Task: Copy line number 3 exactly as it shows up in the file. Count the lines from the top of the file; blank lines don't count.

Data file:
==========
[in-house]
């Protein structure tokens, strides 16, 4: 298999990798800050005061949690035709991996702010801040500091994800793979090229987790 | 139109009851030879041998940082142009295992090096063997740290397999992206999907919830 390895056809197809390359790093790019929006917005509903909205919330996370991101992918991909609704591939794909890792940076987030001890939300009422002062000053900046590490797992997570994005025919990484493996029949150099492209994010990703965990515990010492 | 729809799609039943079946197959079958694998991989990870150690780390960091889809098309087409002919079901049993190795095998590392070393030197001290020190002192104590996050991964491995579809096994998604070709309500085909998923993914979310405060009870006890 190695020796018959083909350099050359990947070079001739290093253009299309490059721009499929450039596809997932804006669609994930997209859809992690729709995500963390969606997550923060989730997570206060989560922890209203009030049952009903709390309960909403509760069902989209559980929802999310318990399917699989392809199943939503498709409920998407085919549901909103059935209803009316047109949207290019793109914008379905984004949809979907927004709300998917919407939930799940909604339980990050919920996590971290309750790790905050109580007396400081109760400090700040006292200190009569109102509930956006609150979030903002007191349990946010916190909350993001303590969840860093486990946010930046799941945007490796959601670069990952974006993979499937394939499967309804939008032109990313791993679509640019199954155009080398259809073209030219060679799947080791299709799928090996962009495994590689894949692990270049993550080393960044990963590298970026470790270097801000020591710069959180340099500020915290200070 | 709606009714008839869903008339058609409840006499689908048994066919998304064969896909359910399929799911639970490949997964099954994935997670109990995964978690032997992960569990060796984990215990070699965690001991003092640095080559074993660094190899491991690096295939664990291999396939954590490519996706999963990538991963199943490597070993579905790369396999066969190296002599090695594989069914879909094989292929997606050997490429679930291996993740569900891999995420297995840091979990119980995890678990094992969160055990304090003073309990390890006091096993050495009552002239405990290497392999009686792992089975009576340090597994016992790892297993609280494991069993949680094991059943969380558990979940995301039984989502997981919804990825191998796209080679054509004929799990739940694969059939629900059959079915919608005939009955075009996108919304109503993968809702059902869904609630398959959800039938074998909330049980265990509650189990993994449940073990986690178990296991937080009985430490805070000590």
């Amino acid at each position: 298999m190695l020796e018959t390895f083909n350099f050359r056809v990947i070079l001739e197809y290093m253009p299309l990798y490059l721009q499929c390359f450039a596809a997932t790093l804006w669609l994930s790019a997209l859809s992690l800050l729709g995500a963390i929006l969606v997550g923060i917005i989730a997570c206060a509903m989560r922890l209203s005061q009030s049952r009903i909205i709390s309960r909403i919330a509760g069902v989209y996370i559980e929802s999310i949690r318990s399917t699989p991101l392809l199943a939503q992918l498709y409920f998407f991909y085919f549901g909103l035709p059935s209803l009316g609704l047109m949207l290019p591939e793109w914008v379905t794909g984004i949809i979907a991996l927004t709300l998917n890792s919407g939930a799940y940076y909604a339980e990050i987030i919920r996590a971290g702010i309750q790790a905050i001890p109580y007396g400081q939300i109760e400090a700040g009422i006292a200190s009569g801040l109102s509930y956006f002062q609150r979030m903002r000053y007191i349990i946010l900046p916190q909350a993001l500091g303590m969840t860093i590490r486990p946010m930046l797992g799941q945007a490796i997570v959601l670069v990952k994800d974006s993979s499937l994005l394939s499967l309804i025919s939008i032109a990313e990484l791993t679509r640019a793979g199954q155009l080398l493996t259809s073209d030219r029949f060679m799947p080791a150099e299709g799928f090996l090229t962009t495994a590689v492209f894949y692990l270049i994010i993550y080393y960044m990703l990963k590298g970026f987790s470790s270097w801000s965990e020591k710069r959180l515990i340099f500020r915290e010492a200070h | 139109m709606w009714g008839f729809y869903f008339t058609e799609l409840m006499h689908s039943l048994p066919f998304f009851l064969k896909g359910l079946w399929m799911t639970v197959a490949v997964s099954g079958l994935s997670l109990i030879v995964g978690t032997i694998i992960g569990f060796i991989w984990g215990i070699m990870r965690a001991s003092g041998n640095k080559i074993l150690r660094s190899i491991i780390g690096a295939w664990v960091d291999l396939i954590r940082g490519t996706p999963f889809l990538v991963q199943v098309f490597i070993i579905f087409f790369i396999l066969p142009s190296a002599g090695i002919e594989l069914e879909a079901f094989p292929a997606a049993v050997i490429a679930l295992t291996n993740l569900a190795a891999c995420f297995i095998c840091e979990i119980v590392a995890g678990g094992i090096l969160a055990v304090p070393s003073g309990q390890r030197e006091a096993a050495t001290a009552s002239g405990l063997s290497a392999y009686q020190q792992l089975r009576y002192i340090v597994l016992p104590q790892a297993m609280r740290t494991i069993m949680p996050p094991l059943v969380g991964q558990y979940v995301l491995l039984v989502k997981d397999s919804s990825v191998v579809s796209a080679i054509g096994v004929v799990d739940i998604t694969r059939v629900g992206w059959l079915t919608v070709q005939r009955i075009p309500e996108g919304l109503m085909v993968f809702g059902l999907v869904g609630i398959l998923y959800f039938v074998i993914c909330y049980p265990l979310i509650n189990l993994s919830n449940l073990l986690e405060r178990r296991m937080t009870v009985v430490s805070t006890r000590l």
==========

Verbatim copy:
């Amino acid at each position: 298999m190695l020796e018959t390895f083909n350099f050359r056809v990947i070079l001739e197809y290093m253009p299309l990798y490059l721009q499929c390359f450039a596809a997932t790093l804006w669609l994930s790019a997209l859809s992690l800050l729709g995500a963390i929006l969606v997550g923060i917005i989730a997570c206060a509903m989560r922890l209203s005061q009030s049952r009903i909205i709390s309960r909403i919330a509760g069902v989209y996370i559980e929802s999310i949690r318990s399917t699989p991101l392809l199943a939503q992918l498709y409920f998407f991909y085919f549901g909103l035709p059935s209803l009316g609704l047109m949207l290019p591939e793109w914008v379905t794909g984004i949809i979907a991996l927004t709300l998917n890792s919407g939930a799940y940076y909604a339980e990050i987030i919920r996590a971290g702010i309750q790790a905050i001890p109580y007396g400081q939300i109760e400090a700040g009422i006292a200190s009569g801040l109102s509930y956006f002062q609150r979030m903002r000053y007191i349990i946010l900046p916190q909350a993001l500091g303590m969840t860093i590490r486990p946010m930046l797992g799941q945007a490796i997570v959601l670069v990952k994800d974006s993979s499937l994005l394939s499967l309804i025919s939008i032109a990313e990484l791993t679509r640019a793979g199954q155009l080398l493996t259809s073209d030219r029949f060679m799947p080791a150099e299709g799928f090996l090229t962009t495994a590689v492209f894949y692990l270049i994010i993550y080393y960044m990703l990963k590298g970026f987790s470790s270097w801000s965990e020591k710069r959180l515990i340099f500020r915290e010492a200070h | 139109m709606w009714g008839f729809y869903f008339t058609e799609l409840m006499h689908s039943l048994p066919f998304f009851l064969k896909g359910l079946w399929m799911t639970v197959a490949v997964s099954g079958l994935s997670l109990i030879v995964g978690t032997i694998i992960g569990f060796i991989w984990g215990i070699m990870r965690a001991s003092g041998n640095k080559i074993l150690r660094s190899i491991i780390g690096a295939w664990v960091d291999l396939i954590r940082g490519t996706p999963f889809l990538v991963q199943v098309f490597i070993i579905f087409f790369i396999l066969p142009s190296a002599g090695i002919e594989l069914e879909a079901f094989p292929a997606a049993v050997i490429a679930l295992t291996n993740l569900a190795a891999c995420f297995i095998c840091e979990i119980v590392a995890g678990g094992i090096l969160a055990v304090p070393s003073g309990q390890r030197e006091a096993a050495t001290a009552s002239g405990l063997s290497a392999y009686q020190q792992l089975r009576y002192i340090v597994l016992p104590q790892a297993m609280r740290t494991i069993m949680p996050p094991l059943v969380g991964q558990y979940v995301l491995l039984v989502k997981d397999s919804s990825v191998v579809s796209a080679i054509g096994v004929v799990d739940i998604t694969r059939v629900g992206w059959l079915t919608v070709q005939r009955i075009p309500e996108g919304l109503m085909v993968f809702g059902l999907v869904g609630i398959l998923y959800f039938v074998i993914c909330y049980p265990l979310i509650n189990l993994s919830n449940l073990l986690e405060r178990r296991m937080t009870v009985v430490s805070t006890r000590l």